has the manner of his life limited to him by the laws, and does all other things according to the custom of the country, neither rewarding nor punishing any man otherwise than from the beginning is established amongst them by law. Nor use they to put any man to death, though he be condemned to it, but to send some officer to him with a token of death; who seeing the token, goes presently to his house, and kills himself.” And presently after: “But the strangest thing of all is, that which they do concerning the death of their Kings. For the priests that live in Meroe, and spend their time about the worship and honour of their Gods, and are in greatest authority; when they have a mind to it, send a messenger to the King to bid him die, for that the Gods have given such order, and that the commandments of the immortals are not by any means to be neglected by those that are, by nature, mortal; using also other speeches to him, which men of simple judgment, and that have not reason enough to dispute against those unnecessary commands, as being educated in an old and indelible custom, are content to admit of. Therefore in former times the Kings did obey the priests, not as mastered by force and arms, but as having their reason mastered by superstition. But in the time of Ptolemy II., Ergamenes, King of the Æthiopians, having had his breeding in philosophy after the manner of the Greeks, being the first that durst despise their power, took heart as befitted a King; came with soldiers to a place called Abaton, where was then the golden temple of the Æthiopians; killed all the priests, abolished the custom, and rectified the kingdom according to his will.”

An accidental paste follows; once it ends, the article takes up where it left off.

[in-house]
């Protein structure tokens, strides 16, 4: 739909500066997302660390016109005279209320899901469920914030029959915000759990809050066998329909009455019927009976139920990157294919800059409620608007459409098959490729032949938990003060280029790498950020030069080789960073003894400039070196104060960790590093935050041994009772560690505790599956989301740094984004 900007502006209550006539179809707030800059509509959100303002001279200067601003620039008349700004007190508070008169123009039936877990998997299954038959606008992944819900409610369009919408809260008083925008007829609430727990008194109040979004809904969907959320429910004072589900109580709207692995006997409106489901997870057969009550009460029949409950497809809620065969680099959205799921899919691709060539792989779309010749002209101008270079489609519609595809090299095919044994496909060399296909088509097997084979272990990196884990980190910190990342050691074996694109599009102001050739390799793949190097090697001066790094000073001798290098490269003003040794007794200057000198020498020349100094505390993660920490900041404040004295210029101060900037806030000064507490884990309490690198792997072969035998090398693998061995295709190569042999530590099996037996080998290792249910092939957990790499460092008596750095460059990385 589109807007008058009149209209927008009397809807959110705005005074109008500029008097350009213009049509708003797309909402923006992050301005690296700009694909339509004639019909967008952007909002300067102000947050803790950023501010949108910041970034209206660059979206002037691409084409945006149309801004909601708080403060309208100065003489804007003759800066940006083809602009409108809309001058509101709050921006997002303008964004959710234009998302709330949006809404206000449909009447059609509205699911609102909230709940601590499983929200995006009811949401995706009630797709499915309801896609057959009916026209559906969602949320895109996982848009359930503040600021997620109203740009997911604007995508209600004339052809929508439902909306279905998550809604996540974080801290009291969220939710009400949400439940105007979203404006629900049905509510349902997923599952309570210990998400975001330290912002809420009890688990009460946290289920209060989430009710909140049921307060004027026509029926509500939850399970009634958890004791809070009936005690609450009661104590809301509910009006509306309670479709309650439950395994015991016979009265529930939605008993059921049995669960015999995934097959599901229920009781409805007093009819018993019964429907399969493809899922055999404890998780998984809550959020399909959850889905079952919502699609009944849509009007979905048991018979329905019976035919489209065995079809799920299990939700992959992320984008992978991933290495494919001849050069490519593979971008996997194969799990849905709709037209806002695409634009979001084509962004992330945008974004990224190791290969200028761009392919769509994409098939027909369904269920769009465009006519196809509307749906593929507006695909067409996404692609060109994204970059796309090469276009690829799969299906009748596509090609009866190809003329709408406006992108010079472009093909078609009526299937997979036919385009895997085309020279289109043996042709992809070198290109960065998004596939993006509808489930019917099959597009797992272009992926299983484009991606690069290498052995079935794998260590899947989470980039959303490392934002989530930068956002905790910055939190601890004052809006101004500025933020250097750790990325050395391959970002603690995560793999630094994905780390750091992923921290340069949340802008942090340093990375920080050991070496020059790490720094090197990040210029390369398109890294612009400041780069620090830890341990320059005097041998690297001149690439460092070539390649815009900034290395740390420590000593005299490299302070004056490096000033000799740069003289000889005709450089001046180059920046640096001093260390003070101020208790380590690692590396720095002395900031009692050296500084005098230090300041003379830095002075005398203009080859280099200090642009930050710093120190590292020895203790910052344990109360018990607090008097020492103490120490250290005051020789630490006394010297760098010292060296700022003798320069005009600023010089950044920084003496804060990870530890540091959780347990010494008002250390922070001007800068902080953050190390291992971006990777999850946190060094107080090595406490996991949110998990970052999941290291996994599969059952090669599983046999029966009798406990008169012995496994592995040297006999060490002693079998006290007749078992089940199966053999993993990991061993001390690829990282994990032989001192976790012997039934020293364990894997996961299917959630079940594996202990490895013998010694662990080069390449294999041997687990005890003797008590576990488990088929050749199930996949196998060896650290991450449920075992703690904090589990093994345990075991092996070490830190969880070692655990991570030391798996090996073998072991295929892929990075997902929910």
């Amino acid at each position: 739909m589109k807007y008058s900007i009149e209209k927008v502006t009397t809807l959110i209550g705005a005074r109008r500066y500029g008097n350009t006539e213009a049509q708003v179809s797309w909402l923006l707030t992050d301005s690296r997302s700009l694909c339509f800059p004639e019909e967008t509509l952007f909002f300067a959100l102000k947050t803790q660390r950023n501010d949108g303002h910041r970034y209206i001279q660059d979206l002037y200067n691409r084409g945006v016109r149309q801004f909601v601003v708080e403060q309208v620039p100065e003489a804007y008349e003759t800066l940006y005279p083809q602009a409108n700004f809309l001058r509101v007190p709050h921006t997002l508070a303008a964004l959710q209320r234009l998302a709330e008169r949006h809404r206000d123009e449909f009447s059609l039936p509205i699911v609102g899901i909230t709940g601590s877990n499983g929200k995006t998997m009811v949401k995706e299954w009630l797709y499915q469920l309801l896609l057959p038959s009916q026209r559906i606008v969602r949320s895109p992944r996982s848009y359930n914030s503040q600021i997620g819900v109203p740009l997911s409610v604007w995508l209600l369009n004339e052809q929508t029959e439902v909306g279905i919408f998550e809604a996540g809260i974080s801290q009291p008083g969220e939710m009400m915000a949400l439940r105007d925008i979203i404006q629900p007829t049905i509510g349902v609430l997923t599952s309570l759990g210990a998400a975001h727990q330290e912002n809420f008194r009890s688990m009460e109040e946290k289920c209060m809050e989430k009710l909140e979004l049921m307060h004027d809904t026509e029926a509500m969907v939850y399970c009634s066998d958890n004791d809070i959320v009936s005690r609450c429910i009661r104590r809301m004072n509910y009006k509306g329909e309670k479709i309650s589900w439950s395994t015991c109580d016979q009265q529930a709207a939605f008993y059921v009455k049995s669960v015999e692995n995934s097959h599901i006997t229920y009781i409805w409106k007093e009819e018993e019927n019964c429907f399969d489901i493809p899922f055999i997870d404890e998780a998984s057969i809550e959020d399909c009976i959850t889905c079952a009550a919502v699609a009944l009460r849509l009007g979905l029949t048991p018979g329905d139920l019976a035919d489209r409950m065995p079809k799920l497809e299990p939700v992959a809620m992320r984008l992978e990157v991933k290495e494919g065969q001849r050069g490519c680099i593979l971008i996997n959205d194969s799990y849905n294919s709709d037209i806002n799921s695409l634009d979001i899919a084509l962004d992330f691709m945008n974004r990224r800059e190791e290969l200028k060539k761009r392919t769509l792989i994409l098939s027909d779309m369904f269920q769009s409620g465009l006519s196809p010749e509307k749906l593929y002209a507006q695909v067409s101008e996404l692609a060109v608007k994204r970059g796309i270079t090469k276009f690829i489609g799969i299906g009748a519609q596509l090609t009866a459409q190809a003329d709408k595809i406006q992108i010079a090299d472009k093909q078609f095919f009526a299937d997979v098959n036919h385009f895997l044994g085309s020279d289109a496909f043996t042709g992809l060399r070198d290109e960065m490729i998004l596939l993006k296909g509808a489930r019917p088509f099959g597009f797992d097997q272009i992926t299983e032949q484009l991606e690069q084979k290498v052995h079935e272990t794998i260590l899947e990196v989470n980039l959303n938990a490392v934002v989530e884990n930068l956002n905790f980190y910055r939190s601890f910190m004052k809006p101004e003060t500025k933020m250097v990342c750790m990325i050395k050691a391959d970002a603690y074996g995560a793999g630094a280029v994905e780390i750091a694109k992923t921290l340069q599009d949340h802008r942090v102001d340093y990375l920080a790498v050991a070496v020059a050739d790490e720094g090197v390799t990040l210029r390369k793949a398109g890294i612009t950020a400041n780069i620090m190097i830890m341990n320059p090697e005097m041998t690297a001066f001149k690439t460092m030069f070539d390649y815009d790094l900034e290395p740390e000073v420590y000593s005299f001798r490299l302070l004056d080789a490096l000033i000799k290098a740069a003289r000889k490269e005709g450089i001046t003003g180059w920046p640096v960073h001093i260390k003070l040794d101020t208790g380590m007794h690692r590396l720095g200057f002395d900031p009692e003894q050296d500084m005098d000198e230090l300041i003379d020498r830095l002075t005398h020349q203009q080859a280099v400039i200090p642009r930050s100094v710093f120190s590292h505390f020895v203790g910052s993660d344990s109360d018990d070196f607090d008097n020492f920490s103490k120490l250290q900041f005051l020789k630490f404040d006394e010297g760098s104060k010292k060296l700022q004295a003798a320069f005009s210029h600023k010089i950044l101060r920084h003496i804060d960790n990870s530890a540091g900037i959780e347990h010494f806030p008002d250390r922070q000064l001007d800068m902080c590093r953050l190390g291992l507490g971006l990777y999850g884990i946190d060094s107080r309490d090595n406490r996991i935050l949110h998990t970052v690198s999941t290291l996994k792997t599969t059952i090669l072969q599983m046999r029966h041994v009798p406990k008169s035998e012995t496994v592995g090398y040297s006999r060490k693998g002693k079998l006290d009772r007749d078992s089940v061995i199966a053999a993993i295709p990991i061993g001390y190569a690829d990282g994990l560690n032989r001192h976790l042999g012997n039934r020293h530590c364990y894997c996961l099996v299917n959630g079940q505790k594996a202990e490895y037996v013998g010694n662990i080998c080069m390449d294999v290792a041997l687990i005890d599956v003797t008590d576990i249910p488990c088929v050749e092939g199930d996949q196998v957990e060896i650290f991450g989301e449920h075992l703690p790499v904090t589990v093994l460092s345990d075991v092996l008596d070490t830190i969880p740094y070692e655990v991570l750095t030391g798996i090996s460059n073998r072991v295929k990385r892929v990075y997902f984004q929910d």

B. Though they that were killed were damnable impostors, yet the act was cruel.
A. It was so. But were not the priests cruel, to cause their Kings, whom a little before they adored as Gods, to make away themselves? The King killed them, for the safety of his person; they him, out of ambition, or love of change. The King’s act may be coloured with the good of his people; the priests had no pretence against their kings, who were certainly very godly, or else would never have